Marina Cummmiskey/KMXTHi, I’m Marina Cummiskey, an intern here at KMXT as part of the station’s summer archiving project. This week I digitized a reel containing summaries of the top ten news stories reported from Kodiak in 1982. The top ten list was hosted by John Fifer, and number five was a story about a drug bust in the North Pacific.
On June 20th, 1982, the US Coast Guard cutter Boutwell seized a sailboat halfway between Hawaii and Adak, carrying 1.5 tons of marijuana. The story was aired on KMXT two days before any newspaper printed it, and was later aired nationally containing more details about the event. “What sounds like another drug bust on the high seas becomes much more than that off the coast of Alaska. John Fifer, of member station KMXT in Kodiak Alaska has the story. ‘When the coast guard cutter Boutwell arrived at its home port of Seattle last night, its skipper told reporters that several of his crewmen, on two separate occasions, had tried to steal the marijuana loaded sailboat his ship was towing to port. In the first attempt, revealed by the Coast Guard earlier this week, two crewmen reportedly tried to disable the cutter, with the hope of making a clean getaway. The second hijack attempt, revealed for the first time last night, happened almost one week after the first, and cost one coast guard crewman his life. The crewman was apparently lost overboard during the attempt, but because the skipper was not notified, the searchfor the man was delayed. All of the crewmen believed to be involved in the hijack attempt are now in custody.’ “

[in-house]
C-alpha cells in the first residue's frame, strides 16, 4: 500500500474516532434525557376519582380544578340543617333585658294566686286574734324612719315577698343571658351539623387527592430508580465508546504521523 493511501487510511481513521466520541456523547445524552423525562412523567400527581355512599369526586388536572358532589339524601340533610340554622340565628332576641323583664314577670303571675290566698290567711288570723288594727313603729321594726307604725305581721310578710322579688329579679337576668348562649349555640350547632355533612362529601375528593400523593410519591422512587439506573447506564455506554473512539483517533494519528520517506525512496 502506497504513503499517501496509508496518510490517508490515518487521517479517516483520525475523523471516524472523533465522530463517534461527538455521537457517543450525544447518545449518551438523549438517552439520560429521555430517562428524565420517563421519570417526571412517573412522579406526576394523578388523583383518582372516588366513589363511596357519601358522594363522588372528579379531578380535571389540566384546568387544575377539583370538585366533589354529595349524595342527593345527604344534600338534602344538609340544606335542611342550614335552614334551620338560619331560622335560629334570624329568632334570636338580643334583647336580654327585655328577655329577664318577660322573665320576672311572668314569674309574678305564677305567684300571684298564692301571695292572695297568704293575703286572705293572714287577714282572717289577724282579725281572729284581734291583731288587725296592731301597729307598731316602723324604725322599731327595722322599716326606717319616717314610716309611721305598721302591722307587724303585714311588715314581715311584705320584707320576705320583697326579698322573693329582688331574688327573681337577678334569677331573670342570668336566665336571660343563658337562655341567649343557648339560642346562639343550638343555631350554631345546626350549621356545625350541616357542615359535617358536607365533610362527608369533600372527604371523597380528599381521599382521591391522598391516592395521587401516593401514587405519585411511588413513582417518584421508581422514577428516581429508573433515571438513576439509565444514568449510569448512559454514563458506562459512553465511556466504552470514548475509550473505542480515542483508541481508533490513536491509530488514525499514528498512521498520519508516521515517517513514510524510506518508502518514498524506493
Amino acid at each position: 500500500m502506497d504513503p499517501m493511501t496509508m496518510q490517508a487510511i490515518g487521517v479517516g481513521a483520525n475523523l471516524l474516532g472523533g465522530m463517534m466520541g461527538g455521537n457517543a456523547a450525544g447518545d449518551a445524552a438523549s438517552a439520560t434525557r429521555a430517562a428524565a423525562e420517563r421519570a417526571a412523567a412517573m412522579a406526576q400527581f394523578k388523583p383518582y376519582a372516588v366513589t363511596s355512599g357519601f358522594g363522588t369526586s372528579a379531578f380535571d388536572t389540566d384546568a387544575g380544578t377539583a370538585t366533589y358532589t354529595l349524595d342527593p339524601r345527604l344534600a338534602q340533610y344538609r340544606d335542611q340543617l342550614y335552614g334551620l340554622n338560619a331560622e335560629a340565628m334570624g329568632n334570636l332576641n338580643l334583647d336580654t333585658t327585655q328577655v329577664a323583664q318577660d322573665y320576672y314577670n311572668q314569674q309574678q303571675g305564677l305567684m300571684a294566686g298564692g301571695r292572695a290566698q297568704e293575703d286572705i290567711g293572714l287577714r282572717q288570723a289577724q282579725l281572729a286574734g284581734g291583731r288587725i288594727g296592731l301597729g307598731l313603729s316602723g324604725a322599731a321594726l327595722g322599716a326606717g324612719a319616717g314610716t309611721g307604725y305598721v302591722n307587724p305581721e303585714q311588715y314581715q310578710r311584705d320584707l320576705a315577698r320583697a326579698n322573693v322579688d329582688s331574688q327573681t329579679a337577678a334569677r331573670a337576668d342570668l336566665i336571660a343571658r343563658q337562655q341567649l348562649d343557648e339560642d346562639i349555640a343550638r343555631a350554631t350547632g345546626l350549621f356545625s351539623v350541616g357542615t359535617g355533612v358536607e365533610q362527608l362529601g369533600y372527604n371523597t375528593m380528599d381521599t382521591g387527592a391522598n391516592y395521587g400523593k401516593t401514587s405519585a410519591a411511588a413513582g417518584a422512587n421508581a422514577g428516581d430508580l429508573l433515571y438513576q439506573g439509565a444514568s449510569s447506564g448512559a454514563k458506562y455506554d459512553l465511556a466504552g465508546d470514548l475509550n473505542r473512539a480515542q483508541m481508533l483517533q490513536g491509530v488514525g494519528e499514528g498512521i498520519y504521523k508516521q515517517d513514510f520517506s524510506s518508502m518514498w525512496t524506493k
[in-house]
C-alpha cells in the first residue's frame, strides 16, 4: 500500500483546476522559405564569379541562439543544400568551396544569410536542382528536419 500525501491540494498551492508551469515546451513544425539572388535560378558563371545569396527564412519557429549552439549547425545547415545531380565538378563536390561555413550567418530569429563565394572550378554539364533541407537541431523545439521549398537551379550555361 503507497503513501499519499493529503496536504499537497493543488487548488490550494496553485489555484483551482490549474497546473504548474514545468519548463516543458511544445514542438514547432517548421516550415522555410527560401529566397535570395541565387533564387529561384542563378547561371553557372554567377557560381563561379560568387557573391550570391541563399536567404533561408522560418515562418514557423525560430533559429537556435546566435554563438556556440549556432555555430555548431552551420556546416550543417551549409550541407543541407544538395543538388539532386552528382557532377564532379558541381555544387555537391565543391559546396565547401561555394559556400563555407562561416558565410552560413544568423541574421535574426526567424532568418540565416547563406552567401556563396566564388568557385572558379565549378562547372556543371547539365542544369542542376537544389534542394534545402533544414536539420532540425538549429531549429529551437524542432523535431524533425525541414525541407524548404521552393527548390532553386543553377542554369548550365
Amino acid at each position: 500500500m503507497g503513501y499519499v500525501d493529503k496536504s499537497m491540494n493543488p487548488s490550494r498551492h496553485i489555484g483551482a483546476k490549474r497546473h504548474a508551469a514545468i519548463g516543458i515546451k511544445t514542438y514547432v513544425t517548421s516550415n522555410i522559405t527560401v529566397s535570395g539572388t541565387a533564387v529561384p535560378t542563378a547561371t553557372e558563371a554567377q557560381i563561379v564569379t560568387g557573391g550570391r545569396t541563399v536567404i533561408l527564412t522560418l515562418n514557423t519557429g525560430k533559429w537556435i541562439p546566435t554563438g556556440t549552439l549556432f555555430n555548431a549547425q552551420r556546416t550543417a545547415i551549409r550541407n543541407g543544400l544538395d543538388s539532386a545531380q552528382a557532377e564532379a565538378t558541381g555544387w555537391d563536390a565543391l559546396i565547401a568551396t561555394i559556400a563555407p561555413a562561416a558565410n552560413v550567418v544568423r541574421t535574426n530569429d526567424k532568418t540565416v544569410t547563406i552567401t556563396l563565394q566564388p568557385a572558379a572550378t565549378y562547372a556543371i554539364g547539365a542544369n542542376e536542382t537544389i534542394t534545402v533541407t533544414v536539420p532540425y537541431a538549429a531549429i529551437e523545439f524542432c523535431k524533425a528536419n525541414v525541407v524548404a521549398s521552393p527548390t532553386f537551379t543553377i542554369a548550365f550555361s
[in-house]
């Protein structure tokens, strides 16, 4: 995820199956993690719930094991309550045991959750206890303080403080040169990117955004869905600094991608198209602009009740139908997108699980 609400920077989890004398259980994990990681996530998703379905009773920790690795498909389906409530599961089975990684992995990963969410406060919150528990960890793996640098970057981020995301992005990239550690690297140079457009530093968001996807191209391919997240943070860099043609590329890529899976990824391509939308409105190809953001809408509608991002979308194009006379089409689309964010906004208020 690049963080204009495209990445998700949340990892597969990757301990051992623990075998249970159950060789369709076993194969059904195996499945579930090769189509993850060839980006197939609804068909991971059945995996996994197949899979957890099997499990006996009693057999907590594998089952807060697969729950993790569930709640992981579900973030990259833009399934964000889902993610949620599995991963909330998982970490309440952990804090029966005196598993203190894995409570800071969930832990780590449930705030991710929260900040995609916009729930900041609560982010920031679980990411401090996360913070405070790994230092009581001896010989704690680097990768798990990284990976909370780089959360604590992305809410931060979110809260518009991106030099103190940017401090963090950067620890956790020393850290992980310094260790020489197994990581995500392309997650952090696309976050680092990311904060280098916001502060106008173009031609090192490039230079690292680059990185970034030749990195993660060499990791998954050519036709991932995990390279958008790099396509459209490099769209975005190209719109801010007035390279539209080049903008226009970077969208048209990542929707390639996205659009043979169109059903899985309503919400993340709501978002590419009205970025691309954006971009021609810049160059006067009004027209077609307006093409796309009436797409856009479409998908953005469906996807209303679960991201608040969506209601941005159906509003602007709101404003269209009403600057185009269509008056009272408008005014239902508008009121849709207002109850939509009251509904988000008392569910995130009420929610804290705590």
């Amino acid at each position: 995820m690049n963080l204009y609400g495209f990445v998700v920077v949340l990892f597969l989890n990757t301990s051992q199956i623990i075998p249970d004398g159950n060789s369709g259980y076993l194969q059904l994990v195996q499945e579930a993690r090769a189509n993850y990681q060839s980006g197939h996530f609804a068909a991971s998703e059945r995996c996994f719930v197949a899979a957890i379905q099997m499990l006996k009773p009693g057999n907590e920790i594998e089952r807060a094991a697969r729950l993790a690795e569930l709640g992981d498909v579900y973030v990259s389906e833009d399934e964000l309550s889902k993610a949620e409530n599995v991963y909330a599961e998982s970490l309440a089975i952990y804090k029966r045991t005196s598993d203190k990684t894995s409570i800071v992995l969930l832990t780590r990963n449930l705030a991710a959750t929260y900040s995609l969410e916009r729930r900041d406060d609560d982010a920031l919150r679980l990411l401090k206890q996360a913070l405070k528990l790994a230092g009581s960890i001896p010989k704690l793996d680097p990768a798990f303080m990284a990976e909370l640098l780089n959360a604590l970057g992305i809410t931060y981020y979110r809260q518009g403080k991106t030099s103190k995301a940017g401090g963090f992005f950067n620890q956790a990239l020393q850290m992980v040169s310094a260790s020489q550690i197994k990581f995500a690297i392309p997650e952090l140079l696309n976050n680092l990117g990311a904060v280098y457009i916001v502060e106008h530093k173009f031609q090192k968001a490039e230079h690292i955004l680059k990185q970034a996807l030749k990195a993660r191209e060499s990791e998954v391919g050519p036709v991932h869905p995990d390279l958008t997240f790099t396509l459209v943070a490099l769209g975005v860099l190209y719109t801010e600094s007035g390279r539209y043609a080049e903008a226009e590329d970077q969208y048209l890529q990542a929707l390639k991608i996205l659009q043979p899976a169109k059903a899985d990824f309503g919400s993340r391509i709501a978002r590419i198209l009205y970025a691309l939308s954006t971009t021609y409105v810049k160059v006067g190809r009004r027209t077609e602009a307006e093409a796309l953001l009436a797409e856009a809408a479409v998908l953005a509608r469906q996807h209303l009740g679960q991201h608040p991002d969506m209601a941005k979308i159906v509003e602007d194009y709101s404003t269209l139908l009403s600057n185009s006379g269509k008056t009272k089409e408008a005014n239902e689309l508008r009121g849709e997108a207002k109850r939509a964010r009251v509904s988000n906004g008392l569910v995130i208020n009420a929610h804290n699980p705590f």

The reel also had stories like the KONIAG dispute, city hall resignations, and the building of the Terror Lake hydroelectric plant. The construction was recorded as the largest in Kodiak’s history at the time. The building began in the early spring of 1982, and cost $180 million. However, the plant promised to provide enough power to sustain Kodiak for 10 years.
Another big story from 1982 was the opening of the harbor in Dog Bay. According to the news reel, the harbor was expected to hold 350 vessels, and was the first facility for boats up to 150 feet long.
It was nominated as one of ten most outstanding harbor developments in the United States by the Alaska Oil and Industry magazine. A story focused on the ribbon cutting ceremony summarized several of the speeches at the event.
“Mayor Beardsley called Dog Bay Harbor ‘the project that received the most lasting attention, created the most public controversy, and resulted in the most frustration. ‘It was the combination of 20 plus years of activity of the part of Kodiak with a lot of frustration, and we look at it as the combination of tremendous effort by a lot of people and it means a lot to the financial well-being of Kodiak.”
Thanks for joining me as I recap my week of archiving reel to reel audio.
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